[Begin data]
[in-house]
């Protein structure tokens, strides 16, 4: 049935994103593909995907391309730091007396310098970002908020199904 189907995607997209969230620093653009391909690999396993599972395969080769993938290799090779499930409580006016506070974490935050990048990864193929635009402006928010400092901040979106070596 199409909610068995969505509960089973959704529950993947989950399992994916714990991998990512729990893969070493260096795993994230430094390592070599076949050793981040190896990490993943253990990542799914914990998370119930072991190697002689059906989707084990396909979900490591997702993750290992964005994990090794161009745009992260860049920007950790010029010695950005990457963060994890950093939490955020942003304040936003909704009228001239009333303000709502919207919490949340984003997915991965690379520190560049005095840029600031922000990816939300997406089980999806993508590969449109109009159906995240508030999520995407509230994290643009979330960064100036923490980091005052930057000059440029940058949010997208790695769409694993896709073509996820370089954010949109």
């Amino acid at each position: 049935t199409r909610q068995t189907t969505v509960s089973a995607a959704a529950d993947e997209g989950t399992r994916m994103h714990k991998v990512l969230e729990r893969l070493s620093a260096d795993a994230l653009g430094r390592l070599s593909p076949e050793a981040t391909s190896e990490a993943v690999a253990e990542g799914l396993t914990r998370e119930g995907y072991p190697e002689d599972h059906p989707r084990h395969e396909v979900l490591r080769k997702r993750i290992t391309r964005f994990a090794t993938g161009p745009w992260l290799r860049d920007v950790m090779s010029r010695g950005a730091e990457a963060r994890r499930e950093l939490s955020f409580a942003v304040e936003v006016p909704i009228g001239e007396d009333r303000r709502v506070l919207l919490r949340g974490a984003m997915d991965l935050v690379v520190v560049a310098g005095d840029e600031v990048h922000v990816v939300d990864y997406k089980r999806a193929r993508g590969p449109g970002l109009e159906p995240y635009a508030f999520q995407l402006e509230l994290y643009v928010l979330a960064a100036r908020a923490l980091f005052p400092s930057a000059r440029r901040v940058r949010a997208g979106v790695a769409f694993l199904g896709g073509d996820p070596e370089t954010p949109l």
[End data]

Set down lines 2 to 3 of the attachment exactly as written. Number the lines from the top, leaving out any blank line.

């Protein structure tokens, strides 16, 4: 049935994103593909995907391309730091007396310098970002908020199904 189907995607997209969230620093653009391909690999396993599972395969080769993938290799090779499930409580006016506070974490935050990048990864193929635009402006928010400092901040979106070596 199409909610068995969505509960089973959704529950993947989950399992994916714990991998990512729990893969070493260096795993994230430094390592070599076949050793981040190896990490993943253990990542799914914990998370119930072991190697002689059906989707084990396909979900490591997702993750290992964005994990090794161009745009992260860049920007950790010029010695950005990457963060994890950093939490955020942003304040936003909704009228001239009333303000709502919207919490949340984003997915991965690379520190560049005095840029600031922000990816939300997406089980999806993508590969449109109009159906995240508030999520995407509230994290643009979330960064100036923490980091005052930057000059440029940058949010997208790695769409694993896709073509996820370089954010949109």
């Amino acid at each position: 049935t199409r909610q068995t189907t969505v509960s089973a995607a959704a529950d993947e997209g989950t399992r994916m994103h714990k991998v990512l969230e729990r893969l070493s620093a260096d795993a994230l653009g430094r390592l070599s593909p076949e050793a981040t391909s190896e990490a993943v690999a253990e990542g799914l396993t914990r998370e119930g995907y072991p190697e002689d599972h059906p989707r084990h395969e396909v979900l490591r080769k997702r993750i290992t391309r964005f994990a090794t993938g161009p745009w992260l290799r860049d920007v950790m090779s010029r010695g950005a730091e990457a963060r994890r499930e950093l939490s955020f409580a942003v304040e936003v006016p909704i009228g001239e007396d009333r303000r709502v506070l919207l919490r949340g974490a984003m997915d991965l935050v690379v520190v560049a310098g005095d840029e600031v990048h922000v990816v939300d990864y997406k089980r999806a193929r993508g590969p449109g970002l109009e159906p995240y635009a508030f999520q995407l402006e509230l994290y643009v928010l979330a960064a100036r908020a923490l980091f005052p400092s930057a000059r440029r901040v940058r949010a997208g979106v790695a769409f694993l199904g896709g073509d996820p070596e370089t954010p949109l």